There is a tendency to polarize ideas of human nature; either it is a Good Thing (Rouseau) or a Bad Thing (Hobbes). But either view is mistaken. Our crises have not been created by some evil force, but by the limitations of our understanding of what we have been doing for, say, the last two hundred years. We know more now, but it is safe to predict that our understanding is still limited. We'll find out what we have not thought of eventually.

    Would many people deny that progress in the sense of social betterment, fairness and justice and greater prosperity for all is desirable?Janus

    Very few would deny that. But there would be different and competing interpretations of what they mean. People will always defend what they have and usually look for improvement from where they are.
  • How should we define 'knowledge'?
    So, why speak about propositional knowledge at all then, why not speak about more or less justified propositional belief instead, thus dissolving all the attendant paradoxes, and saving us from going over and over this same old boring ground ad nauseum?Janus

    I think it is very hard to let the idea of knowledge go, because it carries a promise of certainty. Even if we did speak only about justified belief, we would still argue about what counts as justification. It is not an unimportant idea.

    Sadly, every philosopher has to be convinced of everything for themselves. It's foundational that one cannot trust anyone on any subject. Perhaps it's overdone, but I don't think there is any cure that would not be worse than the disease.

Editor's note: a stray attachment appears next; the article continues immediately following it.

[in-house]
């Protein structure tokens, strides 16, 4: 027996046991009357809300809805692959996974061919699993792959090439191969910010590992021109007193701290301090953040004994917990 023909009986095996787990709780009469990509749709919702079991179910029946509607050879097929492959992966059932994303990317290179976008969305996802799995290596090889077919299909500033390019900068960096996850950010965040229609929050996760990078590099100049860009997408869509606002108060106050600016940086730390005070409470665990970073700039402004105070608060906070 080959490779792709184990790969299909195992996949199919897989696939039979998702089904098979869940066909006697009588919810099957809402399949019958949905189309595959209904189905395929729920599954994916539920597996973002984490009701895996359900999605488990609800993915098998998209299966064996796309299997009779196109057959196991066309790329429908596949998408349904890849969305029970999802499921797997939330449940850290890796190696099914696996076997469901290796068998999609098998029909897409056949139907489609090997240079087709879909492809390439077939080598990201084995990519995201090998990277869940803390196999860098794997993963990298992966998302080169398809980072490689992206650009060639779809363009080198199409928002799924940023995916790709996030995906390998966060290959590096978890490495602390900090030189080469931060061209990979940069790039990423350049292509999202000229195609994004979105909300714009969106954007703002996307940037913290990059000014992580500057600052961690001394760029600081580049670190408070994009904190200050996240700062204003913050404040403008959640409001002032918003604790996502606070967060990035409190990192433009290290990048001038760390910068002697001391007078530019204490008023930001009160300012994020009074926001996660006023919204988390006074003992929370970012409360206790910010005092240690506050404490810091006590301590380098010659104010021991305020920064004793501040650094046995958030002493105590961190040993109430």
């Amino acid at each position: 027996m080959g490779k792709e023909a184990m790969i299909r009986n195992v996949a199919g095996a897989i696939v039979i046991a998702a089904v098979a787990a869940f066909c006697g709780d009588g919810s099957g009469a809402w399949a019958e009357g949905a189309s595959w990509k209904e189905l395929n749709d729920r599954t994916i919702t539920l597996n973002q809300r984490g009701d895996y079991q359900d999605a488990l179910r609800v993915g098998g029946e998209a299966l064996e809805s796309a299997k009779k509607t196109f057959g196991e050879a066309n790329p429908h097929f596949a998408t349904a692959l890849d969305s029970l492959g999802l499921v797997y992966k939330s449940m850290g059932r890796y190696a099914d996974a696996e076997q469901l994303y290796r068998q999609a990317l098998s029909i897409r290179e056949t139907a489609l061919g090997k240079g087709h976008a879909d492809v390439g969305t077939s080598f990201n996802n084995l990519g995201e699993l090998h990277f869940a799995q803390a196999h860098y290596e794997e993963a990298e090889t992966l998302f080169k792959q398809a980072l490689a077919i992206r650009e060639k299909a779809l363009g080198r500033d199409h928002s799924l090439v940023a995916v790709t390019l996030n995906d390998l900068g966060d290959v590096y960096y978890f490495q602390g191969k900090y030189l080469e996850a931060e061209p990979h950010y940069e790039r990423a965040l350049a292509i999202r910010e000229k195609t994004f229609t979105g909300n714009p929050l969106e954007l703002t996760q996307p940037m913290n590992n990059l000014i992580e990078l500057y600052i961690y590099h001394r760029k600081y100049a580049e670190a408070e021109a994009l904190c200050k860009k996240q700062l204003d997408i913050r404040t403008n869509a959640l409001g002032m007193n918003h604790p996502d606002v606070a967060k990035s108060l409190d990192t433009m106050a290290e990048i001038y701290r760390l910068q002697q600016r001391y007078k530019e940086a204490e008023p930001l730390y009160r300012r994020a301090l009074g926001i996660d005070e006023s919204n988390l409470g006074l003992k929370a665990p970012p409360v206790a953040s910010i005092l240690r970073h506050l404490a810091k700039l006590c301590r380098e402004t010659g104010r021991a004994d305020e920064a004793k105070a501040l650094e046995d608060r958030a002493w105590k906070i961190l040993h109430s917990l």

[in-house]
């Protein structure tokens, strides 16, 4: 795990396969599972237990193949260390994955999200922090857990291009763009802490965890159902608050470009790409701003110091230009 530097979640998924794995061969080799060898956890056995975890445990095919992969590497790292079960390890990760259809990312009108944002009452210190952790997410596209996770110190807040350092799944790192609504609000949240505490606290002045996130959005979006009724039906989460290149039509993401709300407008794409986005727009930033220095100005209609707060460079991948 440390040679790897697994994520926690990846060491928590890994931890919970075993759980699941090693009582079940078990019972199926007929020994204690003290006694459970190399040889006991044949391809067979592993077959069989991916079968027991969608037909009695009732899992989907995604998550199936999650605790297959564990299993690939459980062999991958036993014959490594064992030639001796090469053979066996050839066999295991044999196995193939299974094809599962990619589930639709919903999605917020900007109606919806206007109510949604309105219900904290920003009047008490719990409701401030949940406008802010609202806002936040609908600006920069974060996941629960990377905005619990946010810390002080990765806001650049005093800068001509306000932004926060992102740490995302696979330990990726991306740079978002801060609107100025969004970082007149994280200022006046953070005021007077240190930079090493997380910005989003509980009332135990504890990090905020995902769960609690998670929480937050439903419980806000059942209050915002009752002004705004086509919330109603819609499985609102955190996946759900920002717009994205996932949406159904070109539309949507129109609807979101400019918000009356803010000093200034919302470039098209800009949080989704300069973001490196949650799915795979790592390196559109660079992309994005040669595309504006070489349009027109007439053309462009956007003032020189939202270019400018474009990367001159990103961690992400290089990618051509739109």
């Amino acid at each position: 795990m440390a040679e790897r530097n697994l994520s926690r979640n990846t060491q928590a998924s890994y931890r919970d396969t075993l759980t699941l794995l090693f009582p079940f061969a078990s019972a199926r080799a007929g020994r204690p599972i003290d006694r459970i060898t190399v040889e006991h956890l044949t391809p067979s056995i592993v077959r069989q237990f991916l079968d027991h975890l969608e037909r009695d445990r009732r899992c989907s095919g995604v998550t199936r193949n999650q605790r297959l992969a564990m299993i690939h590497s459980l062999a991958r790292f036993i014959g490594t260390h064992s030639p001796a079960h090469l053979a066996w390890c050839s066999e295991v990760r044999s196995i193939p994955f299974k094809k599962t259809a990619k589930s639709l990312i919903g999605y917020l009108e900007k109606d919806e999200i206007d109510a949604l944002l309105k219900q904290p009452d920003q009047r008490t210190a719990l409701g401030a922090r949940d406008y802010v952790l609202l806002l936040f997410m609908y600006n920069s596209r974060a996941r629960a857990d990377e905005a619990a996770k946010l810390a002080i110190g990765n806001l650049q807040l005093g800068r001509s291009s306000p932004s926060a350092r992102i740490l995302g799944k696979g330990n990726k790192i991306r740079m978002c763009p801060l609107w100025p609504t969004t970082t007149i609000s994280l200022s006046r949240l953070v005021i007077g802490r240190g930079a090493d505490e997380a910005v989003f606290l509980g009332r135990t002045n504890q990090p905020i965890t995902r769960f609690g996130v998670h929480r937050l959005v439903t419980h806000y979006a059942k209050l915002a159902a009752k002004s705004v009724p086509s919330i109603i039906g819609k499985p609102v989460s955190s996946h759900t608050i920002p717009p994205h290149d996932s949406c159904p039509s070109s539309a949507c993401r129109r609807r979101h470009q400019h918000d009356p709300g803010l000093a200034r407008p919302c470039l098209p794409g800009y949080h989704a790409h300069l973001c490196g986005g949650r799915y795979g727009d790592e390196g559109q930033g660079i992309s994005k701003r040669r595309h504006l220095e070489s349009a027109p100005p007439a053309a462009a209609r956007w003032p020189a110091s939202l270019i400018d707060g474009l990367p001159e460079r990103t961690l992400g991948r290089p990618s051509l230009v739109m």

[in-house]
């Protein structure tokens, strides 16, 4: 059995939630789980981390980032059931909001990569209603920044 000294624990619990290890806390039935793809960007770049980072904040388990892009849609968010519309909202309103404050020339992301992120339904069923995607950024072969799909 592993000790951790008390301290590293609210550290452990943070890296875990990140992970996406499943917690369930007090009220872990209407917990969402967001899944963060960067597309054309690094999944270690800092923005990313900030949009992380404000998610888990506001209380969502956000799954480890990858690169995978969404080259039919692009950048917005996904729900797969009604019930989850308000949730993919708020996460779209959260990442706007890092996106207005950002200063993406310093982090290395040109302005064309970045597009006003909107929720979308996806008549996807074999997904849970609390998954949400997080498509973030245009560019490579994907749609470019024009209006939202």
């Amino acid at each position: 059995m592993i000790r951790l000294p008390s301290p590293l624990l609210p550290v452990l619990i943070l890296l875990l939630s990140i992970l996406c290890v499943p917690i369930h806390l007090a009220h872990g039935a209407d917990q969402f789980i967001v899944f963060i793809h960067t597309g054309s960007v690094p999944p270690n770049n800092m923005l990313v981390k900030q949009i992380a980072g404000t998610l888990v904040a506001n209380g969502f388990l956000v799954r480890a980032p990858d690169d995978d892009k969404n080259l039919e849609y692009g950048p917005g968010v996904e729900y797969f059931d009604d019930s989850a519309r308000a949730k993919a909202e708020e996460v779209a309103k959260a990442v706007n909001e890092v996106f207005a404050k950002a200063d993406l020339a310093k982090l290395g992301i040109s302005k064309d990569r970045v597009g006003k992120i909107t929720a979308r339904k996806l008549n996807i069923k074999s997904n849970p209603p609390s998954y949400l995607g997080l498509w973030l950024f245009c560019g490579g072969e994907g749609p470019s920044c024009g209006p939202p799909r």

What works, what is useful, what is pragmatic; or just that it's what we do? I'm not sure that the use of "pragmatic" isn't a bit too teleological, giving the impression of serving an 'ends' that isn't there.Banno

    At some point, there has to be a point when justifications come to an end and "it's just what we do" kicks in. I'm not dogmatic about where that point is, and I suspect that every generation will throw up people who can't resist asking questions and pushing beyond.

    I agree with you that appeal to evolution should always be cautious and tentative. There are some dreadful cautionary tales. Fortunately, I'm not competent to go beyond gesturing in the direction of evolution without offering any specifics.
  • How should we define 'knowledge'?

    I'm grateful. Arguing about such an issue is no fun, just annoying. So I reciprocate. :smile: